A point to prove


The series against Australia will be a test of sorts for Harbhajan Singh (in pic) as he has never relished the role of a strike bowler, if one goes by the numbers alone. This may be his best chance to set the record straight.

The Indian selection committee has pinned its faith on spinners to do the job against Australia, and it remains to be seen if it is misplaced. The series against England did not show the efficacy of Indian spinners in good light, but the issue for the Indian selectors is that the fast bowling options are limited due to a long injury list. Besides, the Indian skipper Dhoni insists on playing on turning tracks on Indian soil, which does put pressure on the selectors to pick a side that will be in sync with the team management’s plans.

However, the Indian spinners will have to fare better than they did against England, but for them to be efficient they need runs on the board as well. The return of Harbhajan against his favourite opponent will add the extra bit of spice but otherwise the recent form of the other spinners will create a certain level of anxiety in Dhoni’s mindset.

The spin duo of Ojha and Ashwin have done the job in patches and have admirable numbers against their names, but adapting from the shorter version to the longer version has caused them some problems.

Ashwin has somehow not been penetrative enough when the opposition batsmen have displayed adequate technique and patience. On the other hand, Ojha is not consistent enough for a left-arm spinner even though he picks up a five-wicket haul now and then. This has, perhaps, facilitated the return of Harbhajan and whether he can resurrect his career will be the main story of the upcoming Test series against Australia.

The combative ‘Turbanator’ will be upbeat as he has enjoyed a lot of success against the Aussies and the most important thing is that he has bowled a lot of overs in domestic cricket. By his own admission, he fancies his chances of doing well against an apparently inexperienced Australian batting line-up that comprises a lot of left-handers.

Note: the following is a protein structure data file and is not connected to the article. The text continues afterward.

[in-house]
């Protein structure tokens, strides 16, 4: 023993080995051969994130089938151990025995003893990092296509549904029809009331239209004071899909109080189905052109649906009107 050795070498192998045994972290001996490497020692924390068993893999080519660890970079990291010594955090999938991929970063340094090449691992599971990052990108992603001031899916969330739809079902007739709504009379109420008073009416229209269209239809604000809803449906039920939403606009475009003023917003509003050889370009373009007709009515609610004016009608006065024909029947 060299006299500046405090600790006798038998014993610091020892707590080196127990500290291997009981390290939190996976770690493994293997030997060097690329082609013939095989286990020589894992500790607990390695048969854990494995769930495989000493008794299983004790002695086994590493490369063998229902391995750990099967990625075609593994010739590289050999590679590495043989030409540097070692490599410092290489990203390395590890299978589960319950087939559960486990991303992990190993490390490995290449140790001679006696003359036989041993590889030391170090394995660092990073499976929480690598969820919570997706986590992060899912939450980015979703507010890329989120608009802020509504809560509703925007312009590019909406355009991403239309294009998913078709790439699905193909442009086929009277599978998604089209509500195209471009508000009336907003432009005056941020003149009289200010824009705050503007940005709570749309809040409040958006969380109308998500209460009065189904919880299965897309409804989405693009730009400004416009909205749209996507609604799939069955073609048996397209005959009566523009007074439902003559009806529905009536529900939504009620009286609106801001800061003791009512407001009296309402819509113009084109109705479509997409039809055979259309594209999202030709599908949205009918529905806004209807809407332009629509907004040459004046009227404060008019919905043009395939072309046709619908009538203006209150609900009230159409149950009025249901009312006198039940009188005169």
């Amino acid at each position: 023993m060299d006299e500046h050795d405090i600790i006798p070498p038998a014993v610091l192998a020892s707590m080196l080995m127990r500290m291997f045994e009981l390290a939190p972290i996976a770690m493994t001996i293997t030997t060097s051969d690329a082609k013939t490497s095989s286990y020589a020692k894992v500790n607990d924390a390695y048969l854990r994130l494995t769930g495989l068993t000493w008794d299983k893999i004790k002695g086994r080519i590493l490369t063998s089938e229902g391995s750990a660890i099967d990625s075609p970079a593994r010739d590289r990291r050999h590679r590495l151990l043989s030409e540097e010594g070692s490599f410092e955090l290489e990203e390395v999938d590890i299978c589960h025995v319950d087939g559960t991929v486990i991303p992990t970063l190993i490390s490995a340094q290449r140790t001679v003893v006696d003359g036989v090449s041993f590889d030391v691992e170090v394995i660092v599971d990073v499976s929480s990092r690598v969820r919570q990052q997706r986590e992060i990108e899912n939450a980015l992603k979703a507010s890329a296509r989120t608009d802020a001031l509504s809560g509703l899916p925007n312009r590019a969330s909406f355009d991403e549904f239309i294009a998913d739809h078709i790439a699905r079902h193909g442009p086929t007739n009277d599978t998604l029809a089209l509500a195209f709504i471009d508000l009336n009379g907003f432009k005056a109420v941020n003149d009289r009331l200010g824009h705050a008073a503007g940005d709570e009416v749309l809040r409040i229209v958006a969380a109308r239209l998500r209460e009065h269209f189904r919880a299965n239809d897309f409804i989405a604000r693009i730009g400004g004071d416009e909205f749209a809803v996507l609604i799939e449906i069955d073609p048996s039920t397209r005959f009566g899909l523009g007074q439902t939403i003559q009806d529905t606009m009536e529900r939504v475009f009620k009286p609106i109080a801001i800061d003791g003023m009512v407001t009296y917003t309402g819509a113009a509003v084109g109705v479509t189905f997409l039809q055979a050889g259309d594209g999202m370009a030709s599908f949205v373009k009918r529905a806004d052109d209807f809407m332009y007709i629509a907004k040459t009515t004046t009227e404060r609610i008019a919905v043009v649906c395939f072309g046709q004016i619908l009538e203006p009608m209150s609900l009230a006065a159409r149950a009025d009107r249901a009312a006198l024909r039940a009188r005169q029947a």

I saw him bowl on a turner in Rajkot against Saurashtra in the Ranji quarter-finals and it was interesting to see him operate. He was guilty of bowling quicker through the air and also resorting to bowling the wrong line (leg stump to right-handers) in the first innings which made him look very ordinary. But whenever he bowled slower through the air and bowled to an off stump line he looked a different bowler altogether. He looked good in the Irani Cup, but the pressures and demands of international cricket are different. He will be required to lead the charge due to his experience and it will be a pity if he decides to ride piggyback on the young duo of Ashwin and Ojha. I say this because he can get under the skin of the Aussies better than the other two on any given day.

The Aussies will look to test his nerves by going after him with the slog sweep they play with verve. This may well be to Harbhajan’s advantage as it would be to Ashwin’s, as the ploy can backfire on the low bounce tracks in India.

The disbanded ‘doosra’ has severely affected the striking ability of the ‘Turbanator’, which means that he has to rely on subtlety in flight, failing which he will be too predictable. The series against Australia will not only be a platform for the resurrection of Team India but also for one of India’s leading wicket-takers. To what extent Harbhajan and the others in unison deliver when it matters should dictate the outcome of the series.

One thing is for sure, it will be a real test of sorts for the ‘Turbanator’ as he has never relished the role of a strike bowler if one goes by the numbers alone. There again, the series against Australia may be the best chance to set the record straight in this regard as well.